I should also note that, because of the fact that, for most of its history, what we today know as “India” was actually a collection of hundreds of kingdoms, languages, and cultures, it’s a little misleading to speak of a traditionally “Indian” wedding. If you told an Indian that you were going to see an Indian wedding, they’d probably ask, “Yeah, but what kind?” – Meaning: which of the myriad of traditions in India is the wedding going to follow? The wedding that I went to was a Punjabi wedding, since the bride’s mother comes from the state of Punjab. So, all of these traditions I’m going to describe below are characteristic of a Punjabi wedding. Here are a few of the things that I enjoyed the most – or just found noteworthy:
1) It lasted FOUR days! Now, that doesn’t mean that we were all out Bollywood dancing in the streets for 96 hours straight. But there were big, important ceremonies for four days in a row.
Day One: That night was a religious ceremony to kick off the wedding. Drapes were hung on the apartment courtyard walls and a shrine was set up front and center for an idol of the goddess Durga. Catering, a band, and a priest were brought in for the evening. Family started showing up the night before, and it was a festive occasion.
But of course, the real stars of the show were the bride-to-be and her mom. They. Were. Decked. Out. The sarees they wore looked like they had just stepped out of the tales of splendor from the ancient days. There was also bling. Lots of bling – jewelry everywhere! On the wrists, fingers, neck, on the saree, in the hair!
So, that night, the priest led some type of worship/blessing ceremony. I didn’t have a clue what was going on, except that this was meant to bless the coming wedding. Beyond that, I had to only imagine – the family was too busy with the rituals to have time to translate everything – and I think that even if it was in English, I still wouldn’t really understand it. But, there were songs, and prayers, and some chants. And then folks danced for a while. During a pause, folks paid their respects at the altar, and then there was a little more dancing. And then, there was eating! Like most of the time, I had no clue what I was putting on my plate and in my mouth. I just took my platter and got a little of this, a little of that, and hoped for the best. And I wasn’t disappointed.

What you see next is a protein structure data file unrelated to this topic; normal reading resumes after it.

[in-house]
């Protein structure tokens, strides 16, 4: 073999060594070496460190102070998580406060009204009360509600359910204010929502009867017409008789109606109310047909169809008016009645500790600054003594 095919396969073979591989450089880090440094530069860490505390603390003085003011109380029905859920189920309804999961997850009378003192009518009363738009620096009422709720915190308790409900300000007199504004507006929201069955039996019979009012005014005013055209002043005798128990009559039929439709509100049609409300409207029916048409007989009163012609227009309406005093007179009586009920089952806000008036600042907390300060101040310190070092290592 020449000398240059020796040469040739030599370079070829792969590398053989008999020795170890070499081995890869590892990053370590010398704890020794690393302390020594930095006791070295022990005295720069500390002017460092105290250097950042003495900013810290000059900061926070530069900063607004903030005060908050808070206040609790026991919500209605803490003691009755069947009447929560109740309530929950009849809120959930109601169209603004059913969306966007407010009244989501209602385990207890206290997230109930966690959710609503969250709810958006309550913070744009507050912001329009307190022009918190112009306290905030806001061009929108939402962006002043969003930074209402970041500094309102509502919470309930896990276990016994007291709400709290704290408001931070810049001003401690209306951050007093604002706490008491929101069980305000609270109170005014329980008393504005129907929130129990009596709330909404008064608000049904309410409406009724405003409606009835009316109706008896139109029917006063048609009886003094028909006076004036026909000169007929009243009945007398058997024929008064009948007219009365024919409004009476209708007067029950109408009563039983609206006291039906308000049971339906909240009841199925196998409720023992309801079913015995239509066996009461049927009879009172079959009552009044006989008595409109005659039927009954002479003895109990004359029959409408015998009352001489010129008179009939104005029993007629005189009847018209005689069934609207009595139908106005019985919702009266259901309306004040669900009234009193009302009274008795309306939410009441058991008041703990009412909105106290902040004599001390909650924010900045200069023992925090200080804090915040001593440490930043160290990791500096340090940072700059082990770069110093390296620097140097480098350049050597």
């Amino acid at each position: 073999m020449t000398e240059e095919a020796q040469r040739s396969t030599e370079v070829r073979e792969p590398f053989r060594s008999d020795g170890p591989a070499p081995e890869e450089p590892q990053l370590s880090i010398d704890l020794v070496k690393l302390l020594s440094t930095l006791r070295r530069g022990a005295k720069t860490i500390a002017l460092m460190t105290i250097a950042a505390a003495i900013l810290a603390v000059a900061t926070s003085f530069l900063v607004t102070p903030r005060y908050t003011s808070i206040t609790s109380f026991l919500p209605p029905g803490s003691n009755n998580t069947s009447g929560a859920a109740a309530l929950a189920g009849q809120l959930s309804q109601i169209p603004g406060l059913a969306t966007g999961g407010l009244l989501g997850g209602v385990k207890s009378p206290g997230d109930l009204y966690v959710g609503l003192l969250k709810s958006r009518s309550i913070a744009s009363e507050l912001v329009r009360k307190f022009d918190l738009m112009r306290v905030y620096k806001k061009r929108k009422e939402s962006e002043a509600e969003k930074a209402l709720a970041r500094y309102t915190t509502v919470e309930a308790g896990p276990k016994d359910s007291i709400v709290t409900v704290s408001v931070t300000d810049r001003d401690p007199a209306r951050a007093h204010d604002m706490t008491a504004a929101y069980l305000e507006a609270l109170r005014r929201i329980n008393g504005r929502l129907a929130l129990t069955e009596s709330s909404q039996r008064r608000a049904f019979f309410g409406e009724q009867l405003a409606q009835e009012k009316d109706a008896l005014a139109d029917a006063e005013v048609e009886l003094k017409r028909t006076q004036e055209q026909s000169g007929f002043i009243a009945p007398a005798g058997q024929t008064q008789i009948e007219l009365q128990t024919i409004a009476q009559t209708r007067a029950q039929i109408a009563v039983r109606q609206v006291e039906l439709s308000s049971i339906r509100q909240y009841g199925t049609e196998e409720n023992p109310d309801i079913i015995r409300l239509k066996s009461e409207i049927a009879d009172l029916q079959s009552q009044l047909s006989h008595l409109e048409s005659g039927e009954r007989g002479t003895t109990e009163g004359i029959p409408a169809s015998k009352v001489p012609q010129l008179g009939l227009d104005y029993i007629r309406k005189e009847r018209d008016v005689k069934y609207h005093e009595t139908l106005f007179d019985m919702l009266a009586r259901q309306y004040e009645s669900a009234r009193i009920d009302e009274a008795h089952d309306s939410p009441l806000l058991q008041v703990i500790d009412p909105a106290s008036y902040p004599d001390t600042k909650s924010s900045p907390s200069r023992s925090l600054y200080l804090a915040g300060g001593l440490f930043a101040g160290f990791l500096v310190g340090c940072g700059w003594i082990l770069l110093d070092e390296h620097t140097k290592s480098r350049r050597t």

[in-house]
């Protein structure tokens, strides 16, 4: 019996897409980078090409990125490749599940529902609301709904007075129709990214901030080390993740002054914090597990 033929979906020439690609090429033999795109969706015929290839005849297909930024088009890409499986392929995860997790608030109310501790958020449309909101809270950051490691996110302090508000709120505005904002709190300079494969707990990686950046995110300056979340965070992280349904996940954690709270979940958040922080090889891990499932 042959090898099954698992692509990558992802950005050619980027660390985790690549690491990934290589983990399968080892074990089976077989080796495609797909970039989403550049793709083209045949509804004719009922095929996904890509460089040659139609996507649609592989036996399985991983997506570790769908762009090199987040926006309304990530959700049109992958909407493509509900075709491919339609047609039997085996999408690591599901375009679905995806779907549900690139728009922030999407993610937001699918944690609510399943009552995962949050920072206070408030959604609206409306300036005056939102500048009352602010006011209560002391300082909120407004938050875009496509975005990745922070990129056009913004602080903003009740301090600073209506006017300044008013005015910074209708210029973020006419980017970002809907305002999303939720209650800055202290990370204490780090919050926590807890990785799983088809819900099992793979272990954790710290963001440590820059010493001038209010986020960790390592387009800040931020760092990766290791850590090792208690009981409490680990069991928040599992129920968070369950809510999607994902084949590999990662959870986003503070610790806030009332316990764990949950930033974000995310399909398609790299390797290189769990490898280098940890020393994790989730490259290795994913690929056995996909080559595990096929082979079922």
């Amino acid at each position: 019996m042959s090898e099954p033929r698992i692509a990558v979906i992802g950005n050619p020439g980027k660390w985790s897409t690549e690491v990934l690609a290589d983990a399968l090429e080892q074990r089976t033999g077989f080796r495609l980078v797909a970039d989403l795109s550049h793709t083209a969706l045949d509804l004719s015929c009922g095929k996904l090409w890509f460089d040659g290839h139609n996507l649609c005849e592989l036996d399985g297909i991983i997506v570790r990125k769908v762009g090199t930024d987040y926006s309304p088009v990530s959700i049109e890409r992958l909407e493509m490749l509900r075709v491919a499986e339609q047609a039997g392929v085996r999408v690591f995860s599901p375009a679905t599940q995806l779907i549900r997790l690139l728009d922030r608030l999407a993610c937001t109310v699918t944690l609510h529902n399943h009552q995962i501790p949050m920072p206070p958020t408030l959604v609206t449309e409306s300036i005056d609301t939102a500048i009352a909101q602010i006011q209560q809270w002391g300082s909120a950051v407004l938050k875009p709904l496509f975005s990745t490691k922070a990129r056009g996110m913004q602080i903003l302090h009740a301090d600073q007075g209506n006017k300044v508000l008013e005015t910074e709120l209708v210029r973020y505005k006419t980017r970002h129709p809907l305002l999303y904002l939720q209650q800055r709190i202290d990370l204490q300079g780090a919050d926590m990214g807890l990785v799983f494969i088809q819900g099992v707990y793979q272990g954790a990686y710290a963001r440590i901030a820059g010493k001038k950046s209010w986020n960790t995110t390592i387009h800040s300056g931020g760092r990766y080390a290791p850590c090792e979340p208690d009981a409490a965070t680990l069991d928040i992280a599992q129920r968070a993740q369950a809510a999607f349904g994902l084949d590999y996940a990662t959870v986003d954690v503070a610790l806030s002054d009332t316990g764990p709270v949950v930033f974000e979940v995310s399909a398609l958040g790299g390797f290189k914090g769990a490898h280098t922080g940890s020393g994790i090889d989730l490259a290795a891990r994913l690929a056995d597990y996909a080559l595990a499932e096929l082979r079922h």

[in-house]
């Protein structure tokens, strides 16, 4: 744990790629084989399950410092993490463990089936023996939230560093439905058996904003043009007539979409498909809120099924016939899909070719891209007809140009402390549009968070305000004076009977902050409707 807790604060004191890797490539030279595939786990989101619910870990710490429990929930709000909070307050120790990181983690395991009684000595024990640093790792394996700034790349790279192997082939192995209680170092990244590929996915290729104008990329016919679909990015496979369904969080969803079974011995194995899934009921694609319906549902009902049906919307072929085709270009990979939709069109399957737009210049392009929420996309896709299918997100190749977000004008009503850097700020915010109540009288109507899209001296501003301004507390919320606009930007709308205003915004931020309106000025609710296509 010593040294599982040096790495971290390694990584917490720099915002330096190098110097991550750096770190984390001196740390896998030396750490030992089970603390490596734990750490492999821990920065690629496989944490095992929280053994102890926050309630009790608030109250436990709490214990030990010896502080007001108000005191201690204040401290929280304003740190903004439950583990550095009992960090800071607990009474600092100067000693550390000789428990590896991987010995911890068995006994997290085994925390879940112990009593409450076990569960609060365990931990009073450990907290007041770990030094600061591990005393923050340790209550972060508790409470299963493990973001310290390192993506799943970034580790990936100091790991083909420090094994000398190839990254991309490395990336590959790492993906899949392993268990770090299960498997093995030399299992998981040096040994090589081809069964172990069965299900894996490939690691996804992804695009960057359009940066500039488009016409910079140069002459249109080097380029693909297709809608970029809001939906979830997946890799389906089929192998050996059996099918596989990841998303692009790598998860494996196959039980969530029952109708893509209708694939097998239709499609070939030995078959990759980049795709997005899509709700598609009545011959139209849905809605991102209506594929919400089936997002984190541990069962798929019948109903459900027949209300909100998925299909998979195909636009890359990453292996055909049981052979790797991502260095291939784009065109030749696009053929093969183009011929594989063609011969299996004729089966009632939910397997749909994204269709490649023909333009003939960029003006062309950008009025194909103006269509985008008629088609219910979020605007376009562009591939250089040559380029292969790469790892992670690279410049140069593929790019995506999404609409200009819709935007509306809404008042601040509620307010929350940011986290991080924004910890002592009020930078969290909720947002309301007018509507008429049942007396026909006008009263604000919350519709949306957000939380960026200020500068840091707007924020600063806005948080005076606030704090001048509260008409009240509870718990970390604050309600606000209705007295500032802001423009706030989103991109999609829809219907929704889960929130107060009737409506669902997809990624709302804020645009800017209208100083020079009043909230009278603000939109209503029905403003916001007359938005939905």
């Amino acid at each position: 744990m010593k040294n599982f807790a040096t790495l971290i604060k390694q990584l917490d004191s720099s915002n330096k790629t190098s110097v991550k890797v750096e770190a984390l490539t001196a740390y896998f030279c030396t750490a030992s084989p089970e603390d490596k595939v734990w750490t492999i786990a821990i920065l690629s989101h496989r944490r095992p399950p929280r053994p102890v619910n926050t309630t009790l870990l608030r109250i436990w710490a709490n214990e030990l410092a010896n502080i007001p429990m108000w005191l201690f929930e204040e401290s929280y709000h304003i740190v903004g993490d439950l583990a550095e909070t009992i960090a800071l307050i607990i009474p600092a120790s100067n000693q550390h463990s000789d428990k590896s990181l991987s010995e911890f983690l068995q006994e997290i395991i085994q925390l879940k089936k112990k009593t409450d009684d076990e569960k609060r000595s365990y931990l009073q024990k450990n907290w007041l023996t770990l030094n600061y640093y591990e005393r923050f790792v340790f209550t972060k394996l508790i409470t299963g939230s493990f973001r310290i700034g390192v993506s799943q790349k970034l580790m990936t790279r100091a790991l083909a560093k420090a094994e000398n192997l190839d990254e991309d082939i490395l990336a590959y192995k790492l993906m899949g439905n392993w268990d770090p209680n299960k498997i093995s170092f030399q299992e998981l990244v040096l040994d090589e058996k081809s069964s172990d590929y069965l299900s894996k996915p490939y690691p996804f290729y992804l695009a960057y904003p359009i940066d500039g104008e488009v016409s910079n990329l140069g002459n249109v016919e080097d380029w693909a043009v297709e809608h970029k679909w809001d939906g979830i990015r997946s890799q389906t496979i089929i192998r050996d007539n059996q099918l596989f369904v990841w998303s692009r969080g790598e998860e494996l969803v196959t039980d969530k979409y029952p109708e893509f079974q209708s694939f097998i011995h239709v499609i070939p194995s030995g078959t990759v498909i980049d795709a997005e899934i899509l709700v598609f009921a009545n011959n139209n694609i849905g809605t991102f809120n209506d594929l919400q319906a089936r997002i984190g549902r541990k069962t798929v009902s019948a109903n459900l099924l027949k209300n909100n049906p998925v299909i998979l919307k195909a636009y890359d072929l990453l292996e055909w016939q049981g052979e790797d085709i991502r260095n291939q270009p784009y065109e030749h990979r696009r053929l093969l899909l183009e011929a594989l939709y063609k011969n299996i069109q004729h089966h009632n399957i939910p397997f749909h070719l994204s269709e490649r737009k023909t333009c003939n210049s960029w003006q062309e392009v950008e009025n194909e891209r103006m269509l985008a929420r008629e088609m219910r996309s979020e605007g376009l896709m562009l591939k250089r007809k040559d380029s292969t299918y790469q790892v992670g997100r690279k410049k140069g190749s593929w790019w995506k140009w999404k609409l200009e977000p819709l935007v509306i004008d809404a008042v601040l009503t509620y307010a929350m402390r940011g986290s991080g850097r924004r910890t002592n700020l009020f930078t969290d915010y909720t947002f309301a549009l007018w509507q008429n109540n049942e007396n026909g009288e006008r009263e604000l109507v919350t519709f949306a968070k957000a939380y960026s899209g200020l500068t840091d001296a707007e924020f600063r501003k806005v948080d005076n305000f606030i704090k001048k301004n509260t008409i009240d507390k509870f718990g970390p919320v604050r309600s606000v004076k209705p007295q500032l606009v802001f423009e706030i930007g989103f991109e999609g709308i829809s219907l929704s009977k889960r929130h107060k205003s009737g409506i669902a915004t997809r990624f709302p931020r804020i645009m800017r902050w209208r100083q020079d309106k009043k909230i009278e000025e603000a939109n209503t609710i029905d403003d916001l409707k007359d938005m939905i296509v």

Day Two: This was the cocktail party – this was the one night we could indulge in our vices like alcohol and chicken. The family had rented out a dance hall, which was nice since dancing was the focus of the night. The bride, siblings, cousins, and even the little kiddies had prepared dances to perform. So, one-by-one or in pairs, they got up on the stage and danced their little Bollywood asses off!
I think I had inadvertently offended some people – or at least disappointed them – when I didn’t dance with them the night before. But, I really didn’t feel like breaking it down in front of people I’d only just met…to the tune of religious chanting. So I promised them that I would dance with them at the cocktail party, even though I wasn’t doing anything for the ‘prepared dance’ portion of the evening.
So, when the last performance was done, and they opened up the dance floor, I finished my whiskey and Coke, and headed out there (I’d like to think that my royal purple and gold kurta was billowing in an unseen, slow-motion wind while dramatic music played, like in some Bollywood movie). As I dared to glance back at the seats, I saw a look of excited surprise on everybody’s face, and that gave me the courage enough to break it down as far as my white rhythm and moves would let me. But, it didn’t matter if I was a good dancer or simply having epileptic seizures, they were just happy that I got up there and danced with them. The photographers loved it, too, and lots of people took turns taking pictures with me on the dance floor. When they finally turned the music off and we decided to raid the buffet, no one would let me fix my own food. They just asked what I wanted and then brought it to me. I guess that’s the closest thing to feeling like a celebrity that I’ll ever experience!
Once I danced with them that night, I was in. That sealed my fate as one of the family.